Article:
The Chain Home Low radar system
Radar Type 2 (CHL)
The Chain Home (CH) system had significant gaps in its low level cover and so to combat this deficiency the metric Type 2 Chain Home Low (CHL) was developed from the CD (Coastal Defence) radars that were first installed to detect coastal shipping in 1939.
The early equipments had separate transmit and receive aerials and cabins which were rotated synchronously. Several methods of rotation were tried out; some aerials were cranked around by hand whilst Gordon Kinsey describes another method in his book "Bawdsey - Birth Of The Beam":
"Wing Commander Kenneth Mummery remembers that the new system had its drawbacks as well as its advantages:
"Several mechanical problems were encountered during the early days of C.H.L. stations, as the narrower beam aerial array had to be rotated in order to sweep or scan, and many novel methods were devised to obtain this movement. One remembered by many was a framework not unlike that of a bicycle frame, with handlebars and seat, chainwheel and pedals which, when they were turned, rotated the aerial through a series of gears and links. A joke enjoyed by the 'informed' was that one could always identify one of the W.A.A.F. R.D.F. operators by her bulging calf muscles and unusually slim figure.""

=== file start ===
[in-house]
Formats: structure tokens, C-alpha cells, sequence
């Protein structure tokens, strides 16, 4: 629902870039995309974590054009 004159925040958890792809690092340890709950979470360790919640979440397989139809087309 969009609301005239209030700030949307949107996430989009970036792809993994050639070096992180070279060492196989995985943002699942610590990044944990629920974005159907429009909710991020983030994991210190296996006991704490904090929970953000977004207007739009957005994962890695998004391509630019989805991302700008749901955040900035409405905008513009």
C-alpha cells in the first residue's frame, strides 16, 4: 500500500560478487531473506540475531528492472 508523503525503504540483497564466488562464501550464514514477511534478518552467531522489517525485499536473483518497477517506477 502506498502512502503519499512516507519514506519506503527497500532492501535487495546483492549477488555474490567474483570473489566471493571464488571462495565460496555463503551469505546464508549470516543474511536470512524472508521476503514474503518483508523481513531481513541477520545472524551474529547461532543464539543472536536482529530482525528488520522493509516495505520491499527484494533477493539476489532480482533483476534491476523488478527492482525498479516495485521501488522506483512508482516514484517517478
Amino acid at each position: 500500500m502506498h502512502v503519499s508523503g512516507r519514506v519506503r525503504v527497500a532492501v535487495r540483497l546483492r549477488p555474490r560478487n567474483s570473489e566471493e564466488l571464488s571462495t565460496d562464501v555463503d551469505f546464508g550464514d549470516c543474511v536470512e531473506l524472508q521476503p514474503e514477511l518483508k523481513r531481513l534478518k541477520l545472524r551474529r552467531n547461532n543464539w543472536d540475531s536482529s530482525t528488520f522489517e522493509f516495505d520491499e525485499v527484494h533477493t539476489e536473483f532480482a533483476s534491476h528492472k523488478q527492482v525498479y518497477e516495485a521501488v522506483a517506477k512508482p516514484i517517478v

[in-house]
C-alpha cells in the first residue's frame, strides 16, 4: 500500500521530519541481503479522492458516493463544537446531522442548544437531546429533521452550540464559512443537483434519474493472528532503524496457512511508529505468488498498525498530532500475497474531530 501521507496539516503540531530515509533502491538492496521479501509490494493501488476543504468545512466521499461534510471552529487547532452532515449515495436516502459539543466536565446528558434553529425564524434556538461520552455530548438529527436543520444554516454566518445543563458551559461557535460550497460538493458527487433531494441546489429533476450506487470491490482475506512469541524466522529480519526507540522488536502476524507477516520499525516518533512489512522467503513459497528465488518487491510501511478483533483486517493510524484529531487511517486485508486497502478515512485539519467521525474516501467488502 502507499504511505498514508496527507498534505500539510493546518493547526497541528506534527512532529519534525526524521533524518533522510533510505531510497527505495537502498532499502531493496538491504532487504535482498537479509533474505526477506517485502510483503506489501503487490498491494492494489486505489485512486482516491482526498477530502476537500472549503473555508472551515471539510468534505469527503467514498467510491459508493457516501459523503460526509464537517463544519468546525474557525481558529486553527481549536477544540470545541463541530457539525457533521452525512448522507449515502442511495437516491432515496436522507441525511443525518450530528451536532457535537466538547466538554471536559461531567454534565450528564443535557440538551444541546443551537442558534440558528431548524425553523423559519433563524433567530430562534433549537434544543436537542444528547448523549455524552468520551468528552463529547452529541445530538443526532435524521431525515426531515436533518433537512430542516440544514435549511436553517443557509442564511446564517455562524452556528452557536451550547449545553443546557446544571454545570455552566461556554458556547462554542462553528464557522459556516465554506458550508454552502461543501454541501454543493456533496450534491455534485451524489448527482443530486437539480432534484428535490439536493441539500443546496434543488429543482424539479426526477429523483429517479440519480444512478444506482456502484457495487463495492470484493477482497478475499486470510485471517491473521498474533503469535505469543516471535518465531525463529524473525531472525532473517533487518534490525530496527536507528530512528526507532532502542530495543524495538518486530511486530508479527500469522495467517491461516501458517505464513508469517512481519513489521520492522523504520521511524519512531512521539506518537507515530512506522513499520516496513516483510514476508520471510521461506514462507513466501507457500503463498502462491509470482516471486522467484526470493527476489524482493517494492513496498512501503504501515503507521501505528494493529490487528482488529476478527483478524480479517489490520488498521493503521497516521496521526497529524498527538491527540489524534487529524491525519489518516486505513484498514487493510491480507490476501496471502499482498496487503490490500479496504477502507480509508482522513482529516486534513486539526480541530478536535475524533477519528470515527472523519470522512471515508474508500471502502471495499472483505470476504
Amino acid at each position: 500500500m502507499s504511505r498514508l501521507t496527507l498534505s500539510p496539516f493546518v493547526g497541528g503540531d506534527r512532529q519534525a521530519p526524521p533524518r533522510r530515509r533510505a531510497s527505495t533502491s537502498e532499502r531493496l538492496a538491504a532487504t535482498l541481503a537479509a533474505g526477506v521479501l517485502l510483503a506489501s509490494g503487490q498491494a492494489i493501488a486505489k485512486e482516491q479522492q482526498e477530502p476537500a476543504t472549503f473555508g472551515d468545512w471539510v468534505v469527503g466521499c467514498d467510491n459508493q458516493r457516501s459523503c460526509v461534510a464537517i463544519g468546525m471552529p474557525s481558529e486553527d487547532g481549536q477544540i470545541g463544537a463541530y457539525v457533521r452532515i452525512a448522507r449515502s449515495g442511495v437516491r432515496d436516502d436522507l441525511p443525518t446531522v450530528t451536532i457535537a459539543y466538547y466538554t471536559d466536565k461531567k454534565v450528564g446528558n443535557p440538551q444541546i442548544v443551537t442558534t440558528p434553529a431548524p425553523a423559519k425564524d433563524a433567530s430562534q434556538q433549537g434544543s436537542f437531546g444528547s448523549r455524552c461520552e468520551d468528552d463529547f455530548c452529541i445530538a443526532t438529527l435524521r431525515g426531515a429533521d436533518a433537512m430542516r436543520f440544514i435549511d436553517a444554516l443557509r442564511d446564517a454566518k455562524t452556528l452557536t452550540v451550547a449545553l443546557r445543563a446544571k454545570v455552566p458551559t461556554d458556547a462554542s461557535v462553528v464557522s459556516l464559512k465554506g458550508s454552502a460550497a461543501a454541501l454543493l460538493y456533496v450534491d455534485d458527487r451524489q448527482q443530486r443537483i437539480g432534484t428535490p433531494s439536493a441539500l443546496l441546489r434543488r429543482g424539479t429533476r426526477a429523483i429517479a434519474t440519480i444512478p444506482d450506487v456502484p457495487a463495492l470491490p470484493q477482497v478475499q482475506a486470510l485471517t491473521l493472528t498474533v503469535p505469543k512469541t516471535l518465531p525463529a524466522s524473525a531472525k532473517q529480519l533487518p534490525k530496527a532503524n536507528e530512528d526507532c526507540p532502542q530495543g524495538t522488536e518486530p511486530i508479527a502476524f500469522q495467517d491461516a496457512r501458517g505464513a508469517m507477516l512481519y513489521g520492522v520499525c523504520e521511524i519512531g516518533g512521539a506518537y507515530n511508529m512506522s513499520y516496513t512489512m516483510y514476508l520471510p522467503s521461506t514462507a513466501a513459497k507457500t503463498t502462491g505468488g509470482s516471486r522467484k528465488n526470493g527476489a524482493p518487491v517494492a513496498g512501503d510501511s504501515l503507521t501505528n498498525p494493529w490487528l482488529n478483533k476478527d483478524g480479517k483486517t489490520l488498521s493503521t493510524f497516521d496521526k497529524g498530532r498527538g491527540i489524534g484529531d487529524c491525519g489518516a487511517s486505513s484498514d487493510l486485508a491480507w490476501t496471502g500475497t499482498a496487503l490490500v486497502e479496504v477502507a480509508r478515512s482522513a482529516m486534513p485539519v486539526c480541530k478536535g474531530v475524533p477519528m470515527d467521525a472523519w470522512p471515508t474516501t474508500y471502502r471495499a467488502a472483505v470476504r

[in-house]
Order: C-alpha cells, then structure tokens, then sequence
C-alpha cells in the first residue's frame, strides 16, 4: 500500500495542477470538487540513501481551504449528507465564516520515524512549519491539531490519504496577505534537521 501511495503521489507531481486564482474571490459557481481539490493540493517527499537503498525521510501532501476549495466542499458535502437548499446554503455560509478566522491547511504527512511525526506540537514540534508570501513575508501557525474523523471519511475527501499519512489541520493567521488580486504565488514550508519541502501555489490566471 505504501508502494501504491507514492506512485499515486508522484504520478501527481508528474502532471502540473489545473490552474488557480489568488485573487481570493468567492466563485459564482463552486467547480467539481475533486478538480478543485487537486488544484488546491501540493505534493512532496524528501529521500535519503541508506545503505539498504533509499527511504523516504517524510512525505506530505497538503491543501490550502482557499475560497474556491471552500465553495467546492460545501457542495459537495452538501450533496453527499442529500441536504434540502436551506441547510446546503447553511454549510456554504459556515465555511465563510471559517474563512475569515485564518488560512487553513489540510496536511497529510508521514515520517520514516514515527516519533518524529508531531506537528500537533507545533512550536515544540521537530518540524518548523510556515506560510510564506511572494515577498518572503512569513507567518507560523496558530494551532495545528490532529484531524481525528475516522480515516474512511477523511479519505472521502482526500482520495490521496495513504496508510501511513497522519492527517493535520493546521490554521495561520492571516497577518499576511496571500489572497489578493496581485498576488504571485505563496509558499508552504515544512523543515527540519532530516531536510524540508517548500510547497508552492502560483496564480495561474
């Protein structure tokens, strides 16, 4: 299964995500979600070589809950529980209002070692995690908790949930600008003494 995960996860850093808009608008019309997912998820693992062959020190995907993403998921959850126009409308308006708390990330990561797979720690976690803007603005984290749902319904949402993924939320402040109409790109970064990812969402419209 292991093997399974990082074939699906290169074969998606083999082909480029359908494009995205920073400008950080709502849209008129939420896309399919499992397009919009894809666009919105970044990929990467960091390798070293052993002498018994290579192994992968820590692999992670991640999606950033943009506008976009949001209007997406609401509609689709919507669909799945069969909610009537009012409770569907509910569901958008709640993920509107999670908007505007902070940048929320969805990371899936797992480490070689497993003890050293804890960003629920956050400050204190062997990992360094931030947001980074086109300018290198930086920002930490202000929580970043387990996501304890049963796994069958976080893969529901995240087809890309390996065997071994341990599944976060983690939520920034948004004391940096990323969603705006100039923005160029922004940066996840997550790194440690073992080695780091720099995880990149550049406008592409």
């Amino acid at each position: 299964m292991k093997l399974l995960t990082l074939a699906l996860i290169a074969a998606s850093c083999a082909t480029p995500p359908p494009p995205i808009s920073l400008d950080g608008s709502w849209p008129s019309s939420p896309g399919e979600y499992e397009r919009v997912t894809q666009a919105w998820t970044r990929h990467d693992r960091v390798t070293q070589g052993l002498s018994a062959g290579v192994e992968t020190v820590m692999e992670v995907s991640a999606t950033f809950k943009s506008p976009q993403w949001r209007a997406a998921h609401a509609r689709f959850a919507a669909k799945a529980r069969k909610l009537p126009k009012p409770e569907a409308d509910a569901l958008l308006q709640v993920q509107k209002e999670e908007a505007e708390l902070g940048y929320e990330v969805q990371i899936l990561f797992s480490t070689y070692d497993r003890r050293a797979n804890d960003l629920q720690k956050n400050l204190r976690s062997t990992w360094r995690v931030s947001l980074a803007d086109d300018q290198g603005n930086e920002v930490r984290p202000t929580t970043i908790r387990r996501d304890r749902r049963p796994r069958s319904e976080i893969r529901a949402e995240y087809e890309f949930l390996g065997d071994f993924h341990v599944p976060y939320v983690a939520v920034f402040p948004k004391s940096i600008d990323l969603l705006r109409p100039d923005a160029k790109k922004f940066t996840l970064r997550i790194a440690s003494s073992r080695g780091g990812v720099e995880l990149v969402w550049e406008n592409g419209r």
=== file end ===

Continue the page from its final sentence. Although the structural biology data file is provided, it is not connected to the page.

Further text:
Fortunately for the ladies power turning was introduced in April 1941!
The production models comprised of one common transmit and receive aerial that was made up of a 5-bay, 4 stacked dipole array mounted in front of a reflecting screen. The array could be rotated at 1, 1.5, 2 or 3.33 rpm. An impression of the size of the aerials can be gained from examining the detail from the main photograph; someone can be seen standing in the doorway at the bottom left hand corner of the detail!
Constructed by Dick Barrett